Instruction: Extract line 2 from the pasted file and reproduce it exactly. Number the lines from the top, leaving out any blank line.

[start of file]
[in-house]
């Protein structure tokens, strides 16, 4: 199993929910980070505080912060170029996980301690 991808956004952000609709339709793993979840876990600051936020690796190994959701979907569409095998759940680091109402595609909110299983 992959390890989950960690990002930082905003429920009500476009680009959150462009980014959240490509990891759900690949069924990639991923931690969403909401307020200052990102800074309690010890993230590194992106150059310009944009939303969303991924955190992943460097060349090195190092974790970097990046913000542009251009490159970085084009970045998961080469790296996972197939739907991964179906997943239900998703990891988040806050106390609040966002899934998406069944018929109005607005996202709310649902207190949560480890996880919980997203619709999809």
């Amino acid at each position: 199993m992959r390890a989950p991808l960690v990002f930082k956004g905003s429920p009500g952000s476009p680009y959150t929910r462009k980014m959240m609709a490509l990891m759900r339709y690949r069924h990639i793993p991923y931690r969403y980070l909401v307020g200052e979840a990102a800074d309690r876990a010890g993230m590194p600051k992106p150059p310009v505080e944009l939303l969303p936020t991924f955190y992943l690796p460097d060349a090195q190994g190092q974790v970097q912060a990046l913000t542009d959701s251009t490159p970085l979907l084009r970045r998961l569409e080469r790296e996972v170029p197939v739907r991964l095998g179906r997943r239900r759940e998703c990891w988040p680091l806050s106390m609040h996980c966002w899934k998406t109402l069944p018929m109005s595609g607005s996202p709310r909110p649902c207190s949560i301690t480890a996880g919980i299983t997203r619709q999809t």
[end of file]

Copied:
């Protein structure tokens, strides 16, 4: 199993929910980070505080912060170029996980301690 991808956004952000609709339709793993979840876990600051936020690796190994959701979907569409095998759940680091109402595609909110299983 992959390890989950960690990002930082905003429920009500476009680009959150462009980014959240490509990891759900690949069924990639991923931690969403909401307020200052990102800074309690010890993230590194992106150059310009944009939303969303991924955190992943460097060349090195190092974790970097990046913000542009251009490159970085084009970045998961080469790296996972197939739907991964179906997943239900998703990891988040806050106390609040966002899934998406069944018929109005607005996202709310649902207190949560480890996880919980997203619709999809």